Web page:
Investment Income

Investment Income

April 01, 2005

INVESTMENT INCOME might be shifted to a low-tax state.

The Missouri Supreme Court barred the state in January from taxing a Missouri subsidiary on income it earned from investing its overnight cash balances because its parent company in another state did the investing.

The decision opens the door to tax planning. Income might be shifted to a state where there is no income tax by means of an investment agreement. The court said the “brain” of the operation — and hence where the income was earned — was not in Missouri.

Most states collect income or franchise taxes from companies doing business in them, but the taxes apply only to the share of a company’s income that comes from sources in the state. Most states make companies that are doing business in more than one state take their entire business income and apportion a share of it to the state. Many states do the apportionment using a three-factor formula. They look at the percentage of payroll, property and sales that a company has in the state. However, Missouri apportions based only on sales. Under the Missouri formula, a company multiplies its total income by a fraction. The denominator of the fraction is its total sales. The numerator is its Missouri sales plus half its sales that straddle Missouri and another state.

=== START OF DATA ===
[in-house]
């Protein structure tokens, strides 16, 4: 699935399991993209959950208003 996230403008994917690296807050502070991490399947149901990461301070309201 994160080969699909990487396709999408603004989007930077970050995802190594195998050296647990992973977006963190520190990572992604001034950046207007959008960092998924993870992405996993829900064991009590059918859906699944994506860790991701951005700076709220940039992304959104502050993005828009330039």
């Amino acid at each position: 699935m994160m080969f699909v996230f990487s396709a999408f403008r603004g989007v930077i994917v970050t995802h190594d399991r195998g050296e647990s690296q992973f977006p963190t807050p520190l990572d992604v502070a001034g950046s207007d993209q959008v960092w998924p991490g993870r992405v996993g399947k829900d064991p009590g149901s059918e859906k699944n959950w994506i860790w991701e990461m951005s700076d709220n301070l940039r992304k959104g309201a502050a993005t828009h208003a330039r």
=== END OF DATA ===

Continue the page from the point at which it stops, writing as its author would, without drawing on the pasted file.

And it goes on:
A Missouri subsidiary had an “investment agreement” with its parent company in Ohio. The parent invested the subsidiary’s overnight cash balances and paid the subsidiary 7.72% interest. The interest amounted to millions of dollars over the three tax years that were at issue in the case.

The Supreme Court said the subsidiary could exclude the interest from its total income to which it applied the apportionment fraction. The Missouri courts have historically let passive income that is earned from activity in another state escape any apportionment. In this case, the activity was in Ohio where the parent was located. The parent made the investment decisions.

The case is Medicine Shoppe International, Inc. v. Missouri Director of Revenue. The Supreme Court released its decision on January 25.

Keith Martin